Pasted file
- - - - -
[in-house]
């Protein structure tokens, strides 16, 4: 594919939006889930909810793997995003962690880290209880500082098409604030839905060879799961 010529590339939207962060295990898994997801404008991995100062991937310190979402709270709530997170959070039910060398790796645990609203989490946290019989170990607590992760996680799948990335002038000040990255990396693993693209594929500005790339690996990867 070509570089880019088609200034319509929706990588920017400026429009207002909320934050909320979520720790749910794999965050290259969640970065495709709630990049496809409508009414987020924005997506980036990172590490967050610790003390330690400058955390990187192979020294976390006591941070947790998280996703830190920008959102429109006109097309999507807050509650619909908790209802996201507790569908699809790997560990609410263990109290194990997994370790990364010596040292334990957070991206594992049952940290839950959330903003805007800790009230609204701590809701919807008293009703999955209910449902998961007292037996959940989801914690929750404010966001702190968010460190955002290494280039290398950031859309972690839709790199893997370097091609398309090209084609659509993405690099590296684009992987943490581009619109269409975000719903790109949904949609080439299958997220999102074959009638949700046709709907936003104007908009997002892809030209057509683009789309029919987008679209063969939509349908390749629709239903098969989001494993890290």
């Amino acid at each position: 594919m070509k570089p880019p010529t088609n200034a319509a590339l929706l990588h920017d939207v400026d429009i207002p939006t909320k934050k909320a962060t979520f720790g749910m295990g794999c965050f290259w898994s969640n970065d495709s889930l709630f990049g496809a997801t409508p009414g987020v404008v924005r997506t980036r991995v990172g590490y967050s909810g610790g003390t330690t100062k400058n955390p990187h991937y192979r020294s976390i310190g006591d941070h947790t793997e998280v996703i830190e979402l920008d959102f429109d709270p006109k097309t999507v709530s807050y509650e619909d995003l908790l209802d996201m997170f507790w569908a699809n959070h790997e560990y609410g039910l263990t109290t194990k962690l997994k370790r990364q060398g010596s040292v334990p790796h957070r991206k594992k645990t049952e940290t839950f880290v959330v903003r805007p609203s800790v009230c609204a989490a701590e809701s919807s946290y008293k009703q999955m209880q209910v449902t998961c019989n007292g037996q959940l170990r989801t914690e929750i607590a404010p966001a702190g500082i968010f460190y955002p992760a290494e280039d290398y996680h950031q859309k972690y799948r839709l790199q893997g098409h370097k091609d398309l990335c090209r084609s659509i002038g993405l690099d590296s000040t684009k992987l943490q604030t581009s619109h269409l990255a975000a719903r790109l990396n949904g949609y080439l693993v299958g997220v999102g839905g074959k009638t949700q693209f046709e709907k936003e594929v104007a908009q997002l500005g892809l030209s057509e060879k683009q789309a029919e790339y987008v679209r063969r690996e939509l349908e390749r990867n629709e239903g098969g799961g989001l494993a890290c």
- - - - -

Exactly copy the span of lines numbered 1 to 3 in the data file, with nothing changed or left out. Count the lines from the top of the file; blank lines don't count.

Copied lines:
[in-house]
């Protein structure tokens, strides 16, 4: 594919939006889930909810793997995003962690880290209880500082098409604030839905060879799961 010529590339939207962060295990898994997801404008991995100062991937310190979402709270709530997170959070039910060398790796645990609203989490946290019989170990607590992760996680799948990335002038000040990255990396693993693209594929500005790339690996990867 070509570089880019088609200034319509929706990588920017400026429009207002909320934050909320979520720790749910794999965050290259969640970065495709709630990049496809409508009414987020924005997506980036990172590490967050610790003390330690400058955390990187192979020294976390006591941070947790998280996703830190920008959102429109006109097309999507807050509650619909908790209802996201507790569908699809790997560990609410263990109290194990997994370790990364010596040292334990957070991206594992049952940290839950959330903003805007800790009230609204701590809701919807008293009703999955209910449902998961007292037996959940989801914690929750404010966001702190968010460190955002290494280039290398950031859309972690839709790199893997370097091609398309090209084609659509993405690099590296684009992987943490581009619109269409975000719903790109949904949609080439299958997220999102074959009638949700046709709907936003104007908009997002892809030209057509683009789309029919987008679209063969939509349908390749629709239903098969989001494993890290």
């Amino acid at each position: 594919m070509k570089p880019p010529t088609n200034a319509a590339l929706l990588h920017d939207v400026d429009i207002p939006t909320k934050k909320a962060t979520f720790g749910m295990g794999c965050f290259w898994s969640n970065d495709s889930l709630f990049g496809a997801t409508p009414g987020v404008v924005r997506t980036r991995v990172g590490y967050s909810g610790g003390t330690t100062k400058n955390p990187h991937y192979r020294s976390i310190g006591d941070h947790t793997e998280v996703i830190e979402l920008d959102f429109d709270p006109k097309t999507v709530s807050y509650e619909d995003l908790l209802d996201m997170f507790w569908a699809n959070h790997e560990y609410g039910l263990t109290t194990k962690l997994k370790r990364q060398g010596s040292v334990p790796h957070r991206k594992k645990t049952e940290t839950f880290v959330v903003r805007p609203s800790v009230c609204a989490a701590e809701s919807s946290y008293k009703q999955m209880q209910v449902t998961c019989n007292g037996q959940l170990r989801t914690e929750i607590a404010p966001a702190g500082i968010f460190y955002p992760a290494e280039d290398y996680h950031q859309k972690y799948r839709l790199q893997g098409h370097k091609d398309l990335c090209r084609s659509i002038g993405l690099d590296s000040t684009k992987l943490q604030t581009s619109h269409l990255a975000a719903r790109l990396n949904g949609y080439l693993v299958g997220v999102g839905g074959k009638t949700q693209f046709e709907k936003e594929v104007a908009q997002l500005g892809l030209s057509e060879k683009q789309a029919e790339y987008v679209r063969r690996e939509l349908e390749r990867n629709e239903g098969g799961g989001l494993a890290c």